Thursday, 25 October 2012

NDP tax promises. It's not what they say, it's what they do that should worry us


Have a read of the following passage, after which I will ask you a question about it:

A New Democrat government will control government spending openly and responsibly.  We can’t solve every problem overnight.  We will set priorities.  New Democrat programs will be affordable and within our means.  We will not spend more than British Columbians can afford.

We will make sure that large profitable corporations and the wealthy pay their fair share of ... taxes.

A New Democrat government will balance the budget over the business cycle...and keep taxes fair...for everyone.

So now the question: who said this?

You might think it was NDP leader Adrian Dix in one of his recent speeches to the business community.  Over the past weeks and months, the NDP have begun laying out their fiscal policy in anticipation of the next election.  What are we told to expect? A modest increase in corporate taxes.  Re-instituting capital taxes on banks.  Perhaps an increase in income taxes for the very well-to-do.  It all sounds very measured.  Or, as Vaughn Palmer put it in his column a couple of days ago, “Not exactly rampant socialism.”

It’s a message that sounds a lot like the passage I quoted above, doesn’t it?

Except that passage is actually from the 1991 NDP election platform.

Now I know there are folks out there who want us all to lay off the history lesson.  Forget about the past, and concentrate on what the NDP are promising today.  And after all, what they are promising today looks so reasonable - who could complain?

Except that they made the same fiscal policy promises in 1991.  And once elected, they proceeded to break them.  Big time.

It’s actually worse.  In the immediate run up to the 1991 election NDP leader Mike Harcourt promised no new taxes, an even clearer and more definitive statement on tax policy than the passage I quoted from above.  And yet within a few weeks of the October election he was already backtracking on that promise.  As soon as November 29, 1991, Premier Harcourt was quoted in the media saying he had “not ruled out tax increases despite his ‘no new taxes’ pledge”.

And of course what followed were years and years of tax increases.  Not just increases in existing taxes.  They even created entirely new taxes.  In the 1992 and 1994 budgets, for example, the NDP imposed $2 billion worth of new taxes on everything from personal to corporate income.  Not just millions or hundreds of millions of dollars of new taxes.  Billions.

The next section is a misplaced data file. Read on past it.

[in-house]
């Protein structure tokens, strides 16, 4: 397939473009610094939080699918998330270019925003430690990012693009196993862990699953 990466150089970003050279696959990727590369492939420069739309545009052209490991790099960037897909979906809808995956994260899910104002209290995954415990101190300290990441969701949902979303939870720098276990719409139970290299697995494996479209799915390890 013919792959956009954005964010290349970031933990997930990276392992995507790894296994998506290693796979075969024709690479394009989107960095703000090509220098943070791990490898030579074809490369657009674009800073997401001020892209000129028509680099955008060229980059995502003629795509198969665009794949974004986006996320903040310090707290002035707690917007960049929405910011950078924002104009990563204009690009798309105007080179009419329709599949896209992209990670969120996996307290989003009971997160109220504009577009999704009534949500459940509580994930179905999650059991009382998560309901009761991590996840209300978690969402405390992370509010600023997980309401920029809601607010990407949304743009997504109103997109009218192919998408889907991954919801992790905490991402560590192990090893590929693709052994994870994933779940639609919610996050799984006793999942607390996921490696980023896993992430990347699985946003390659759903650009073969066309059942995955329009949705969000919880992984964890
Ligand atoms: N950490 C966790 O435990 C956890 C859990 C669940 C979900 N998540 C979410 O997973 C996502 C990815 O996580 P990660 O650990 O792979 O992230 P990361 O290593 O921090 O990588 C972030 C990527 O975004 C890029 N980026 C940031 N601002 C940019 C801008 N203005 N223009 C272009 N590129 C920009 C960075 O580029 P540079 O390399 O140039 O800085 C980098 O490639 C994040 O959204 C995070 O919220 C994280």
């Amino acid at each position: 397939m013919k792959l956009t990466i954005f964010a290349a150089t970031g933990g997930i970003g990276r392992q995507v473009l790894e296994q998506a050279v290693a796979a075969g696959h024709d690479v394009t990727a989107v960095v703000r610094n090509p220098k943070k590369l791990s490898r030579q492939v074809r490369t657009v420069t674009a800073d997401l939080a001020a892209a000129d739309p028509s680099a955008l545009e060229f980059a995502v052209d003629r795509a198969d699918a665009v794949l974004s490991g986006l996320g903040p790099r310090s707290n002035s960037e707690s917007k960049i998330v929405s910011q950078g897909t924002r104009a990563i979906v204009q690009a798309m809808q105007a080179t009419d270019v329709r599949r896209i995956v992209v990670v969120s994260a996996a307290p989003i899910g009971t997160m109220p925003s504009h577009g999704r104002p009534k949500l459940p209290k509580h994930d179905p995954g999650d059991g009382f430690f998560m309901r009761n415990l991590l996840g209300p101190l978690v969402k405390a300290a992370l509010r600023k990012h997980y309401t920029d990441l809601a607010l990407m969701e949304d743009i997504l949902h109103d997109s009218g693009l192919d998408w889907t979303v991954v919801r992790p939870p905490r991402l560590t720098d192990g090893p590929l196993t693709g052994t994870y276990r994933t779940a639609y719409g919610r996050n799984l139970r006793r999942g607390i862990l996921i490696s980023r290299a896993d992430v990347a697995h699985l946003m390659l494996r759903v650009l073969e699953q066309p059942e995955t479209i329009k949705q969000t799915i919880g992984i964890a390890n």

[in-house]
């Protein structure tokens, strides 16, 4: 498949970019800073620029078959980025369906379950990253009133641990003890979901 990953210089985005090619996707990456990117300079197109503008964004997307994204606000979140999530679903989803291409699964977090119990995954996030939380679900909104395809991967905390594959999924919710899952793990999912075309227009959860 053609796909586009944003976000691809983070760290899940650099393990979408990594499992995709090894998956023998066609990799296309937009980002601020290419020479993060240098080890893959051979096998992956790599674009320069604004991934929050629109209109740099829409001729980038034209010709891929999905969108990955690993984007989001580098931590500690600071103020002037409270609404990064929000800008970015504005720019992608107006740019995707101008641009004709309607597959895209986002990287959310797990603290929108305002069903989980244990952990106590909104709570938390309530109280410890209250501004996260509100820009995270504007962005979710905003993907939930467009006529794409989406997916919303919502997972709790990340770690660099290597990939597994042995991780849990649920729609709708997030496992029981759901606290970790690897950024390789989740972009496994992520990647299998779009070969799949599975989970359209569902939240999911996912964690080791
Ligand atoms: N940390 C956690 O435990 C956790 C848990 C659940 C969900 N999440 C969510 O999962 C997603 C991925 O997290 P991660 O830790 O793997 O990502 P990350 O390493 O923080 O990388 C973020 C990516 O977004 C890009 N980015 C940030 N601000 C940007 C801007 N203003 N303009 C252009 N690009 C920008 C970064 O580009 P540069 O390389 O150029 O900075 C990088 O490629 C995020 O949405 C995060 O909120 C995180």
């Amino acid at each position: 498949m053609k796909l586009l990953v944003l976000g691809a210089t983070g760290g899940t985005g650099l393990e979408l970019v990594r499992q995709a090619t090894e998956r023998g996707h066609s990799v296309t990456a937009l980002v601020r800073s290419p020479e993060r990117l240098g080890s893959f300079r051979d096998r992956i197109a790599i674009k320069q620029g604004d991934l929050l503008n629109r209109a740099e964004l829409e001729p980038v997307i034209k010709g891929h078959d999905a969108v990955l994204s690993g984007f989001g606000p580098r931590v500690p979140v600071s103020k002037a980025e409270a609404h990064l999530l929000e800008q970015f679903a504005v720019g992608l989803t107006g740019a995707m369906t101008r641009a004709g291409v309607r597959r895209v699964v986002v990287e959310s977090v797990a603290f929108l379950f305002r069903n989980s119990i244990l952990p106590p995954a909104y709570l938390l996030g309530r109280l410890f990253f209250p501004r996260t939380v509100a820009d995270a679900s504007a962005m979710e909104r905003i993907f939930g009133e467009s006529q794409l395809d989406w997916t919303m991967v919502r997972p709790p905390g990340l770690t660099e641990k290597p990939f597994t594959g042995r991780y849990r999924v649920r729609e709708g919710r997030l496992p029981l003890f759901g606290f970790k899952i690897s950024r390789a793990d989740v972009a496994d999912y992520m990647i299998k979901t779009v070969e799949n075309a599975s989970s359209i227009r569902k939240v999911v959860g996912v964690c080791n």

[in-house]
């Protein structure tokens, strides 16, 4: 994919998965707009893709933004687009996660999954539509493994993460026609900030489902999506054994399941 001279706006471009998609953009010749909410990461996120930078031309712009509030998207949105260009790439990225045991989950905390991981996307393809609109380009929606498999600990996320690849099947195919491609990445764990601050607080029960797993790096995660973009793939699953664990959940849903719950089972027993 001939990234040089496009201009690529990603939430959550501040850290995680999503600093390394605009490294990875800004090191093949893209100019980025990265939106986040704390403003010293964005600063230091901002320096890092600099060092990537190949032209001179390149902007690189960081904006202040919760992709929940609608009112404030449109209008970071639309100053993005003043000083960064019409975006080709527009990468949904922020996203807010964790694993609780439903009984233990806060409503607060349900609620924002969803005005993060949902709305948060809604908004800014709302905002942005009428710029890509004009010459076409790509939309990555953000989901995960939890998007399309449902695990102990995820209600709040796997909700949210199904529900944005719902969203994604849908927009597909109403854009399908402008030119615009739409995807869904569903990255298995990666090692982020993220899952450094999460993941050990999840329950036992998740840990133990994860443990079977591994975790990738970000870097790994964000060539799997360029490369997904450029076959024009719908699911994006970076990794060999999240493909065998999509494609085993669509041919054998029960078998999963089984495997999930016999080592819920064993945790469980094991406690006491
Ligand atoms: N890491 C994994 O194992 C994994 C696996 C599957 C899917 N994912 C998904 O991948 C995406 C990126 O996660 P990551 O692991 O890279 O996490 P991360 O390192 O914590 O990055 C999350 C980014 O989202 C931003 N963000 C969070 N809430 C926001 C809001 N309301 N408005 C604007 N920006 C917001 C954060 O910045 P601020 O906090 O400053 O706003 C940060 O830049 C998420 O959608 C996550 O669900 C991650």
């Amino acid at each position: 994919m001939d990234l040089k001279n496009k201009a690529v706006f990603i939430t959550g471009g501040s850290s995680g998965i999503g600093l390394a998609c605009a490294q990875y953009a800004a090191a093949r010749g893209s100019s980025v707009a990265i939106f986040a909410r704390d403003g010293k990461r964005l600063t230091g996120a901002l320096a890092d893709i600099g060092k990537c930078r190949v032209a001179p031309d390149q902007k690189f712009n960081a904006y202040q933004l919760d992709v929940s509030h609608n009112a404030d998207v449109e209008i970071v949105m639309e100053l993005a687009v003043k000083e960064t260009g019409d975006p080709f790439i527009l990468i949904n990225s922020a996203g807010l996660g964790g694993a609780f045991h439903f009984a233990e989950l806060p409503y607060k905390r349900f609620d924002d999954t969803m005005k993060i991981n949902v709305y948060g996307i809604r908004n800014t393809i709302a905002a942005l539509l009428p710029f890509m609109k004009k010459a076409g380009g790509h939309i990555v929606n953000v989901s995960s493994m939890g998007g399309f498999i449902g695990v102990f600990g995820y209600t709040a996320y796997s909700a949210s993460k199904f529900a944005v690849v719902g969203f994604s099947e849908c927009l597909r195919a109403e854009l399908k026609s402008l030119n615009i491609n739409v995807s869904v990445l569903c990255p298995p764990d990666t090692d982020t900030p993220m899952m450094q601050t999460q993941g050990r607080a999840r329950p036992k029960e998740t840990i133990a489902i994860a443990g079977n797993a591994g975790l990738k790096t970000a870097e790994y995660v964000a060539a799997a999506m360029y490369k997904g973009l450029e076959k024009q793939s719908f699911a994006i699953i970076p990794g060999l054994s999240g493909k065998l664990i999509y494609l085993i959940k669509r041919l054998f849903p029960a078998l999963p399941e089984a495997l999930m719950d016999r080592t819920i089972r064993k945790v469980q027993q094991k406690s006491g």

In November 1991, after getting elected on the platform promises I quoted from above, Finance Minister Glen Clark said, “the NDP’s campaign promise to introduce only two new taxes - a minimum corporate tax and a high-income tax surcharge - may not be feasible in the short term.”  

If that isn’t the definition of a Groundhog Day nightmare, I don’t know what is.  Turns out that NDP tax policy before the 1991 election was pretty much exactly the same as NDP tax policy today.  Some things, it seems, just don’t change.

So I want to be the first to say that I am interested in all of the policy proposals that the parties will offer voters in the run up to the election next May.  There’s more to government than fiscal policy.  But it all starts with fiscal policy, because that’s the foundation on which everything else is built.  And on fiscal policy I know everything I need to know about the NDP. The NDP are on exactly the same trail today that they were 20 years ago.  Their promises sound reasonable.  And yet by the time the NDP were finished with tax “innovation” in the 1990’s, British Columbia had the highest marginal tax rates in North America and we were a have-not province, dependent upon handouts from the rest of the country to support government spending.